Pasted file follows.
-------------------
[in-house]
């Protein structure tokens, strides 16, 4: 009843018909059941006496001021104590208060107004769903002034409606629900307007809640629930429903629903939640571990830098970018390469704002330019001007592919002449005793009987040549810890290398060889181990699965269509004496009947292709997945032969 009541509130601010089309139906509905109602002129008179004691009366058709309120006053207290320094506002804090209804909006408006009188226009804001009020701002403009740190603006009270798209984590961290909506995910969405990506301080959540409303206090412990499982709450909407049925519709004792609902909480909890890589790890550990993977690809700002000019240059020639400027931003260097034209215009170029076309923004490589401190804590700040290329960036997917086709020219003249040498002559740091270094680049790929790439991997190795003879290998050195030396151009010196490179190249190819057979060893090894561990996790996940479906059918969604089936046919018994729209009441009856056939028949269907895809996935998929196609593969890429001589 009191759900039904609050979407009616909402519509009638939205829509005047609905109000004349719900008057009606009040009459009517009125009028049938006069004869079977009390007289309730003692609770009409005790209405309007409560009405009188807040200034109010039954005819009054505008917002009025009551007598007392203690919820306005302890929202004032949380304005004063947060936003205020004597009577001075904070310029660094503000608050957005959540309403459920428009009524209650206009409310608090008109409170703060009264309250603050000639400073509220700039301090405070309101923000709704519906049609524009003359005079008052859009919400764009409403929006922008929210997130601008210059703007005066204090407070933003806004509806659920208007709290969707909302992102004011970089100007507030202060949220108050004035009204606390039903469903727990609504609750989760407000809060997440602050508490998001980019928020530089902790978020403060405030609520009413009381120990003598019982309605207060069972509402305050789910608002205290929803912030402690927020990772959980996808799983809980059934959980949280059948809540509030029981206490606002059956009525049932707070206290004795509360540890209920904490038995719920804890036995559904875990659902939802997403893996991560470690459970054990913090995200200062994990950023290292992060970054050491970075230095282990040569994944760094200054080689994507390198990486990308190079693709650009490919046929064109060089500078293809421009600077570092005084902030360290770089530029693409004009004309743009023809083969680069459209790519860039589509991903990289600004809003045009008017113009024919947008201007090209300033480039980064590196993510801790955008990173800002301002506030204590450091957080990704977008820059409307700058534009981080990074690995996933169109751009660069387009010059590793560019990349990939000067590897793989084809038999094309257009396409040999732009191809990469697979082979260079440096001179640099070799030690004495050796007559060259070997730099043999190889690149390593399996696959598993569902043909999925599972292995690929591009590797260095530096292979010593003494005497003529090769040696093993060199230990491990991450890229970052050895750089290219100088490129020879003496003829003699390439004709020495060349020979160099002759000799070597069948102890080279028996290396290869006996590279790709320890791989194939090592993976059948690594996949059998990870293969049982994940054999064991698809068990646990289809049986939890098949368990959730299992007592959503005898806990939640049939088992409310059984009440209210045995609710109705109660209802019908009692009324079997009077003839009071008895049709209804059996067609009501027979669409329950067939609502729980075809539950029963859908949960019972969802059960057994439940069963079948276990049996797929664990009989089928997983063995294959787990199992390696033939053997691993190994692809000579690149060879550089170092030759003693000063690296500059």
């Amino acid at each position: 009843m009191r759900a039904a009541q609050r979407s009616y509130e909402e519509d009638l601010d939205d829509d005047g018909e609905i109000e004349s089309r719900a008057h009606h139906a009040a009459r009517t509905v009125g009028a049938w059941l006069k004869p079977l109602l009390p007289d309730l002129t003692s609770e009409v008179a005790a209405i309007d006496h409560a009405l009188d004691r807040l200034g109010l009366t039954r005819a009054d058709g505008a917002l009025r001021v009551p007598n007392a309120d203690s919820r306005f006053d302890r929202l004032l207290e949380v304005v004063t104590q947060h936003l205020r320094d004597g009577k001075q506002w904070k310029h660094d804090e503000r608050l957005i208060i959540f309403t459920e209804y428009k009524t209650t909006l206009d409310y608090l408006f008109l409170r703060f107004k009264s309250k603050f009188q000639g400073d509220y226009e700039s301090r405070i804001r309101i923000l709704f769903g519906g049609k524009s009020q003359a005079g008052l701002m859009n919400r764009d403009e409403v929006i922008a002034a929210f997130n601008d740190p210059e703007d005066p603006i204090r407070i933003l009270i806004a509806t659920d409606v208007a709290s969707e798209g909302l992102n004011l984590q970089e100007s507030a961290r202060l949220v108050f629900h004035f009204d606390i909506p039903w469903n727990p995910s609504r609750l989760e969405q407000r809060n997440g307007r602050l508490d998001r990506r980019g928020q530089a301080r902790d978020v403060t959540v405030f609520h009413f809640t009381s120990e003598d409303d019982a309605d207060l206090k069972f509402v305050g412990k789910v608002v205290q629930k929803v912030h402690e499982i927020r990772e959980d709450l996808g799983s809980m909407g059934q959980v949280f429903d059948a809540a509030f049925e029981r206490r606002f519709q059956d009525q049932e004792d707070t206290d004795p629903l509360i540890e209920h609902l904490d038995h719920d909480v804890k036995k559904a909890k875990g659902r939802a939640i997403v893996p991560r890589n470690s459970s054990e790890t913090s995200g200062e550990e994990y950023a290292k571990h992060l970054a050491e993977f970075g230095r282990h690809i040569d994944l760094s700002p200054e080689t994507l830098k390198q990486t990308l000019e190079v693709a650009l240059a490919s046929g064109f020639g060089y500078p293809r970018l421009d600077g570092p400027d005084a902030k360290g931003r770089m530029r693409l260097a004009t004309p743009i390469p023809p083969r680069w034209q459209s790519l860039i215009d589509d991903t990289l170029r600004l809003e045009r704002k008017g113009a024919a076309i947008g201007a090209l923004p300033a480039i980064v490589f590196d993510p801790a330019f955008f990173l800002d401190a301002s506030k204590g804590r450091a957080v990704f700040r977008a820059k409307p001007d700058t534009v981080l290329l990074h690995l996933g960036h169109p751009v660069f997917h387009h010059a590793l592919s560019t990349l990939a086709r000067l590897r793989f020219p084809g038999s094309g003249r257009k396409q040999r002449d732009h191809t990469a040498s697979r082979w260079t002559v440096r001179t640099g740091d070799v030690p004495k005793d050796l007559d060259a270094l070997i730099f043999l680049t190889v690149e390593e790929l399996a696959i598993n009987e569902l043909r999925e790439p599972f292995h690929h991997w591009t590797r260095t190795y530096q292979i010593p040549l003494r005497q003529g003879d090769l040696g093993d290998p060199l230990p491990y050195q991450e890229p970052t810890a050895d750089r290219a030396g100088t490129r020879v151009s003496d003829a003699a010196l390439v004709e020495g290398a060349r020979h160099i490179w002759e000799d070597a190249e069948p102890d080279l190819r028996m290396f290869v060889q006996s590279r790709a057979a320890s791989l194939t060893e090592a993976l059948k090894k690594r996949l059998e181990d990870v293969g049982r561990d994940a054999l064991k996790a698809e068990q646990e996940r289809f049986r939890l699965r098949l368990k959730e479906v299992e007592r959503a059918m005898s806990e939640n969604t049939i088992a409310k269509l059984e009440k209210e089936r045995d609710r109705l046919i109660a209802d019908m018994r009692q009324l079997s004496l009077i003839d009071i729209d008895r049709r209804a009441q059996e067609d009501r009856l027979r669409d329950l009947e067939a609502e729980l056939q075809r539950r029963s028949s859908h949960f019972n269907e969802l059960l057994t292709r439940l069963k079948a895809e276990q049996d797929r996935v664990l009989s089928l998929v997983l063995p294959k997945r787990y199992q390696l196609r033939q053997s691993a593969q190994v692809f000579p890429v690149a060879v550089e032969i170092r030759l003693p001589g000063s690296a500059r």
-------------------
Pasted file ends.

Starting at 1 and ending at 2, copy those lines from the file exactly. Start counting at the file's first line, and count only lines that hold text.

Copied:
[in-house]
């Protein structure tokens, strides 16, 4: 009843018909059941006496001021104590208060107004769903002034409606629900307007809640629930429903629903939640571990830098970018390469704002330019001007592919002449005793009987040549810890290398060889181990699965269509004496009947292709997945032969 009541509130601010089309139906509905109602002129008179004691009366058709309120006053207290320094506002804090209804909006408006009188226009804001009020701002403009740190603006009270798209984590961290909506995910969405990506301080959540409303206090412990499982709450909407049925519709004792609902909480909890890589790890550990993977690809700002000019240059020639400027931003260097034209215009170029076309923004490589401190804590700040290329960036997917086709020219003249040498002559740091270094680049790929790439991997190795003879290998050195030396151009010196490179190249190819057979060893090894561990996790996940479906059918969604089936046919018994729209009441009856056939028949269907895809996935998929196609593969890429001589 009191759900039904609050979407009616909402519509009638939205829509005047609905109000004349719900008057009606009040009459009517009125009028049938006069004869079977009390007289309730003692609770009409005790209405309007409560009405009188807040200034109010039954005819009054505008917002009025009551007598007392203690919820306005302890929202004032949380304005004063947060936003205020004597009577001075904070310029660094503000608050957005959540309403459920428009009524209650206009409310608090008109409170703060009264309250603050000639400073509220700039301090405070309101923000709704519906049609524009003359005079008052859009919400764009409403929006922008929210997130601008210059703007005066204090407070933003806004509806659920208007709290969707909302992102004011970089100007507030202060949220108050004035009204606390039903469903727990609504609750989760407000809060997440602050508490998001980019928020530089902790978020403060405030609520009413009381120990003598019982309605207060069972509402305050789910608002205290929803912030402690927020990772959980996808799983809980059934959980949280059948809540509030029981206490606002059956009525049932707070206290004795509360540890209920904490038995719920804890036995559904875990659902939802997403893996991560470690459970054990913090995200200062994990950023290292992060970054050491970075230095282990040569994944760094200054080689994507390198990486990308190079693709650009490919046929064109060089500078293809421009600077570092005084902030360290770089530029693409004009004309743009023809083969680069459209790519860039589509991903990289600004809003045009008017113009024919947008201007090209300033480039980064590196993510801790955008990173800002301002506030204590450091957080990704977008820059409307700058534009981080990074690995996933169109751009660069387009010059590793560019990349990939000067590897793989084809038999094309257009396409040999732009191809990469697979082979260079440096001179640099070799030690004495050796007559060259070997730099043999190889690149390593399996696959598993569902043909999925599972292995690929591009590797260095530096292979010593003494005497003529090769040696093993060199230990491990991450890229970052050895750089290219100088490129020879003496003829003699390439004709020495060349020979160099002759000799070597069948102890080279028996290396290869006996590279790709320890791989194939090592993976059948690594996949059998990870293969049982994940054999064991698809068990646990289809049986939890098949368990959730299992007592959503005898806990939640049939088992409310059984009440209210045995609710109705109660209802019908009692009324079997009077003839009071008895049709209804059996067609009501027979669409329950067939609502729980075809539950029963859908949960019972969802059960057994439940069963079948276990049996797929664990009989089928997983063995294959787990199992390696033939053997691993190994692809000579690149060879550089170092030759003693000063690296500059």